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Tens of thousands of dragooned serfs perished while draining the swamps to lay the foundations of St. Petersburg, and residents like to remind visitors that their city, enchanting though it may be, “rests on bones.” Its charnel mansion has fed the imagination of some of Russia’s greatest writers, most notably Fyodor Dostoyevsky, whose works are lodged deep in mine: Crime and Punishment and Notes From Underground are two masterpieces of the many in Russian literature that inspired me to become a writer. I recently traveled to St. Petersburg to reconnect with him and his environs, hoping to rediscover something of the passion that drove me to move to Moscow 21 years ago—a passion dimmed by the return of the authoritarian state, with its soul-numbing gloom. An unlikely mission, I know, to seek uplift from the high priest of alienation.

I began my tour at the last of Dostoyevsky’s many apartments: in his 28 years in the city, the Moscow-born writer moved some 20 times, ending up in Kuznechny Lane 5/2, a stately fin-de-siècle building. The flat has been converted into the Dostoyevsky Literary-Memorial Museum. My spirits rose as I was warmly welcomed by a coterie of motherly, middle-aged women, who broke the long-standing tradition that museum employees in Russia must excel in gruffness to get their jobs.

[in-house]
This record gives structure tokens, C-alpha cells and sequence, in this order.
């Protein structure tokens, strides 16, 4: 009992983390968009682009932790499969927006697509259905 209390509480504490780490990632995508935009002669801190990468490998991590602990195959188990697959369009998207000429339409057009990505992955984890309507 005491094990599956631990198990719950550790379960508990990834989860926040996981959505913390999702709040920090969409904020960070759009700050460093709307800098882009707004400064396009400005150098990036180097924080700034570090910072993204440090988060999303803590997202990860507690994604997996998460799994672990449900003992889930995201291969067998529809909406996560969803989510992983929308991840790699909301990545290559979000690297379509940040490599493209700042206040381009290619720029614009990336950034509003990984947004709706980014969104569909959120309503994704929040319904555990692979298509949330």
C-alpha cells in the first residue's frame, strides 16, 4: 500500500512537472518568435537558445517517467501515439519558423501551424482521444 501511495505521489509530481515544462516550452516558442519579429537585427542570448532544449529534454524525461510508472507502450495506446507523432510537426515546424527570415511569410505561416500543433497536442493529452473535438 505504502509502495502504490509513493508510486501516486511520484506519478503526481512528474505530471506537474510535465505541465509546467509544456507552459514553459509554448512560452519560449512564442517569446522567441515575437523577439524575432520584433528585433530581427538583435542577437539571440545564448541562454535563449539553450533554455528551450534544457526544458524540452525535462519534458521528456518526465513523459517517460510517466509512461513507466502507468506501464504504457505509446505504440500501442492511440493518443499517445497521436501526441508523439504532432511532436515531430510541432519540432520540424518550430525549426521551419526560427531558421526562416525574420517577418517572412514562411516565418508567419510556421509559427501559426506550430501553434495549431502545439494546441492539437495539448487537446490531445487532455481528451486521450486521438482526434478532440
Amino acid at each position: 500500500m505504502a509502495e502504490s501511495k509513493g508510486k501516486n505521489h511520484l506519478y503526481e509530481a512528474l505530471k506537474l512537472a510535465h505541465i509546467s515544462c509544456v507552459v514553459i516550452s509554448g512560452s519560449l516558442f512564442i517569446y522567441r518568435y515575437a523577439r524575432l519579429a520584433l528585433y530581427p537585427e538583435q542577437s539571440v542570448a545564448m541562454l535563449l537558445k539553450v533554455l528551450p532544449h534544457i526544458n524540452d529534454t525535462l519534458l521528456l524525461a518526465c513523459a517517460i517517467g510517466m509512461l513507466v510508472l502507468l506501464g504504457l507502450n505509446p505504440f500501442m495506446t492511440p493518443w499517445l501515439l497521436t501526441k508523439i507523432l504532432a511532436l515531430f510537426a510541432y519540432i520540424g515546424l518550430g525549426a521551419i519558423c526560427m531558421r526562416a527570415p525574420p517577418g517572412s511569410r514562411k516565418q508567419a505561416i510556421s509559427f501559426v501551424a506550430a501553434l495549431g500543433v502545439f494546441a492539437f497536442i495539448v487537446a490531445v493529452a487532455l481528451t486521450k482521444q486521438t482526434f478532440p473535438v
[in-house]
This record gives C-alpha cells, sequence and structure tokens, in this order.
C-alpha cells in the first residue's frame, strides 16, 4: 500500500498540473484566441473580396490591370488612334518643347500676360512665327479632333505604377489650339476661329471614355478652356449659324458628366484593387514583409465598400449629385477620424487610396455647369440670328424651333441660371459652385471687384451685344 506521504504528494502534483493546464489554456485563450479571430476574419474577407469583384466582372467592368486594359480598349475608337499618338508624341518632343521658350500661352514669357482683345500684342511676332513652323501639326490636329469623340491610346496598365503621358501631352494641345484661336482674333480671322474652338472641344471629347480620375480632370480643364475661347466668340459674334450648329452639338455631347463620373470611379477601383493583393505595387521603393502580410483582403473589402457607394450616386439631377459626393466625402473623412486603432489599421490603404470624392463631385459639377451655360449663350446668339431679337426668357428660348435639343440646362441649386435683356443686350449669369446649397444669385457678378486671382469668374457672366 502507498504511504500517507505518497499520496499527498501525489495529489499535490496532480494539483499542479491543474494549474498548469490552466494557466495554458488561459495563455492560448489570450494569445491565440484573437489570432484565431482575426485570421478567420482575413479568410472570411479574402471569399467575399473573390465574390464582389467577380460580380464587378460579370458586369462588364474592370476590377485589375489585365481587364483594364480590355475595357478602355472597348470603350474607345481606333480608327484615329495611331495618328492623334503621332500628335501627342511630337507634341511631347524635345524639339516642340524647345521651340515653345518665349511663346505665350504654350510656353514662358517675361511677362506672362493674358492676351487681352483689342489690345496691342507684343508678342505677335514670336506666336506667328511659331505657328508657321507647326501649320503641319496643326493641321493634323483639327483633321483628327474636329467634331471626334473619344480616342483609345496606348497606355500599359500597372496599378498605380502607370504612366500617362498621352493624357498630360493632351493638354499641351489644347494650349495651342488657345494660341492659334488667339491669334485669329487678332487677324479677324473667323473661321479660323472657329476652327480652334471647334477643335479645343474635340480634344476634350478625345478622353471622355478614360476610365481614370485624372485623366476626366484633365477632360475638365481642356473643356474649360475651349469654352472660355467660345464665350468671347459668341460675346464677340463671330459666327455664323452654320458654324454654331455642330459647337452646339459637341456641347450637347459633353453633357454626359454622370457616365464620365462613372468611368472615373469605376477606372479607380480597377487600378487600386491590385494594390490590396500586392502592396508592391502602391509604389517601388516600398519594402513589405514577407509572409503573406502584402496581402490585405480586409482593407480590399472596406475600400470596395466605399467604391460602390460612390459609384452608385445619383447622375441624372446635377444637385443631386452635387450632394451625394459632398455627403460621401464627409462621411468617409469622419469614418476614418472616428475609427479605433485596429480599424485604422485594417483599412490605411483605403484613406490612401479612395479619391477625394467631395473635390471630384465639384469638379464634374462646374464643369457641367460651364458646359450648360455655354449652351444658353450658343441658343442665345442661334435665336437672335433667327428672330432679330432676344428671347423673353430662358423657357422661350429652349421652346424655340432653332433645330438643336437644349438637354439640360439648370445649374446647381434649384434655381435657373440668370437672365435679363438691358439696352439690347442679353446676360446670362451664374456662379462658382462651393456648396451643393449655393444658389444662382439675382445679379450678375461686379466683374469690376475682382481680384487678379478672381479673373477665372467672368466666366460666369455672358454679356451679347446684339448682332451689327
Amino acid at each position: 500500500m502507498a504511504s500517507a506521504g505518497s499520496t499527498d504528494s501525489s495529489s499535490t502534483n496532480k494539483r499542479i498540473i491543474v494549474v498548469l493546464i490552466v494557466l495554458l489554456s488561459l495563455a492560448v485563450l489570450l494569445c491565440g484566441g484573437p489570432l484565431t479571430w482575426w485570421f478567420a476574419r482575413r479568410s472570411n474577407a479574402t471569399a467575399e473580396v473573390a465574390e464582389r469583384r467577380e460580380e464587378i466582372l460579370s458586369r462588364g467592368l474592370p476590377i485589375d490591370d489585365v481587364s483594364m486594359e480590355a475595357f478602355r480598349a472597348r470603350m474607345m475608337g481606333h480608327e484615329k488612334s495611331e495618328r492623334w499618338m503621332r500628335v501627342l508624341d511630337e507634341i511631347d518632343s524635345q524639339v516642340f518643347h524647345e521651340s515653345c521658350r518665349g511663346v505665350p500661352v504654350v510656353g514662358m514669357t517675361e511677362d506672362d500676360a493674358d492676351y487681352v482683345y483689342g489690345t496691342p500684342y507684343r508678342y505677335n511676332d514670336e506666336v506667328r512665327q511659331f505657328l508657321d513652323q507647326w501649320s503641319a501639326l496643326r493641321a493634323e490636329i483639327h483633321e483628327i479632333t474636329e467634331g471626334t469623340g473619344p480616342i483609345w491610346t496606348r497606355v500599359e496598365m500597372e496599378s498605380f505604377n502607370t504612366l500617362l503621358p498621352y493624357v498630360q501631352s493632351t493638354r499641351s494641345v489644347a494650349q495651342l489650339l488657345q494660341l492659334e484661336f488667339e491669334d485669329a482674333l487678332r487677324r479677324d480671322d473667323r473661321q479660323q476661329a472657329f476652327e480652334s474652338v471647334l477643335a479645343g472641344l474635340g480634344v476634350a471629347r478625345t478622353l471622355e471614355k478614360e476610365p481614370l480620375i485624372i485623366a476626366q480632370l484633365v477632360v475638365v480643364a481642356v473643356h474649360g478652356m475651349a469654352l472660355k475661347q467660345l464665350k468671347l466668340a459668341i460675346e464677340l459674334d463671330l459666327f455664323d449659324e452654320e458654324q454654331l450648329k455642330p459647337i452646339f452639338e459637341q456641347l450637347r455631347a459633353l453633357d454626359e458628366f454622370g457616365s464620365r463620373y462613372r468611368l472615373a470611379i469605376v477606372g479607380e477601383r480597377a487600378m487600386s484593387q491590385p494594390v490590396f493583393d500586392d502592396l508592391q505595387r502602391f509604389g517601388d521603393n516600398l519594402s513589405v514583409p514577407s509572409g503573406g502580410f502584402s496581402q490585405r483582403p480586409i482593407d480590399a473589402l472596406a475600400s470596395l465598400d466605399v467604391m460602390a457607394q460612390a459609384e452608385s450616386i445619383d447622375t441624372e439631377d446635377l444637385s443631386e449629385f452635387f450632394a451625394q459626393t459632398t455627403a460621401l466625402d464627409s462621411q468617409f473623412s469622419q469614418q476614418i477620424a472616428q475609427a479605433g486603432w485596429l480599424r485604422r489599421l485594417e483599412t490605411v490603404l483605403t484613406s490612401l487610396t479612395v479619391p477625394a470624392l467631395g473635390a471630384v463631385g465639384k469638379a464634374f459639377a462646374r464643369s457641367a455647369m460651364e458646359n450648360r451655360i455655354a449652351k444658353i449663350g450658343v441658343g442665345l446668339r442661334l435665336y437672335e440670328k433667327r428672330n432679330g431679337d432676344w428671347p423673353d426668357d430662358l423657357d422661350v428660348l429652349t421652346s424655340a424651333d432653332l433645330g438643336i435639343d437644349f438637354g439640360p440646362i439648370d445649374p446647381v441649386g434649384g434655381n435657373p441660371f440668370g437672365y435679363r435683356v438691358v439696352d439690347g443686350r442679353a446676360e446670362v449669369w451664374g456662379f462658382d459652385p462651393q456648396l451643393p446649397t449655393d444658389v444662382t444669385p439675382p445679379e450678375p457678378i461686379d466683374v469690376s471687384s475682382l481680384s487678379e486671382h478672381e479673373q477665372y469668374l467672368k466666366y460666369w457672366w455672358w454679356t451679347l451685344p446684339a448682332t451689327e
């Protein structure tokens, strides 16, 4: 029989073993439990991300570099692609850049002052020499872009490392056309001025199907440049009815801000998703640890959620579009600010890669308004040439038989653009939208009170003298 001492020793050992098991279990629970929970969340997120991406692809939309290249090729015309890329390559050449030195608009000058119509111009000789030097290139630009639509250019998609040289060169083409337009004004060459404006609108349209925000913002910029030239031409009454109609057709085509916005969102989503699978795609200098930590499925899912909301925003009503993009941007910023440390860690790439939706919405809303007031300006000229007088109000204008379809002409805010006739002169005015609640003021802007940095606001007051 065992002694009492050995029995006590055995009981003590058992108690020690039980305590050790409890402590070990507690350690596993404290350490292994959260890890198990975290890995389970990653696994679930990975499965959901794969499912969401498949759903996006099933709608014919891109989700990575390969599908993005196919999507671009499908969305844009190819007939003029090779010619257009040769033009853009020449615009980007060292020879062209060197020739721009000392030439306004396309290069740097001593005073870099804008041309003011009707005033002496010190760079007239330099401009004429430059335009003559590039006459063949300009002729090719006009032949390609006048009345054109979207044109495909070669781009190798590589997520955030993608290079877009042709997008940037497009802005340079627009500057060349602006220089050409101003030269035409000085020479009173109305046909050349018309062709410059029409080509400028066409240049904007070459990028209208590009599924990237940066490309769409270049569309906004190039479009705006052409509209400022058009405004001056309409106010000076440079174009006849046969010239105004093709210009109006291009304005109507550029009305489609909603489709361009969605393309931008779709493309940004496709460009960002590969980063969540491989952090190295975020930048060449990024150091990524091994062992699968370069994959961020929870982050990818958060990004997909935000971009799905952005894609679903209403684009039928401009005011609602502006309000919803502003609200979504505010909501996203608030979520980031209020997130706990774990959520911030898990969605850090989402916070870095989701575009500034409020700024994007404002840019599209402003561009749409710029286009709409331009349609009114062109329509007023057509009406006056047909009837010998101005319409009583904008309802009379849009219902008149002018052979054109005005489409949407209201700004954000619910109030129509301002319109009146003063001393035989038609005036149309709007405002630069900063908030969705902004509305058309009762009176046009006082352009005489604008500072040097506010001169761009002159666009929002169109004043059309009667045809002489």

Despite the grim oil paintings adorning the walls—one depicting the Last Supper (in the dining room, of course) and another, in the drawing room, showing the biblical Agony in the Garden—nothing suggests that Dostoyevsky, psychologist of tortured outcasts, was anything but a conscientious family man, born to the gentry class. His sanctum sanctorum was his study, a modest chamber with green-patterned wallpaper, a parquet floor, and a desk the size of a pool table, covered in green felt.

To the accompaniment of heavy ticktocks—in the hush, the grandfather clock in the adjacent drawing room sounded loud—I stood perusing an explanatory placard, marveling that Dostoyevsky could have been quite so domestic, even if a night owl. “The least disorder would annoy father,” one of his daughters reported. Starting at 11 p.m., he wrote in candlelit solitude, tolerating no interruptions. Around dawn he would retire, burrowing into the bed in his study, with his overcoat laid on top of the sheets. He slept until noon. He adored super-strong tea, scalding coffee, Kiev jam, chocolate, and blue raisins, which he shopped for on nearby Nevsky Prospekt, to this day the most glamorous commercial avenue in St. Petersburg. He enjoyed reading his works in public, in his “high but piercing sharp voice.”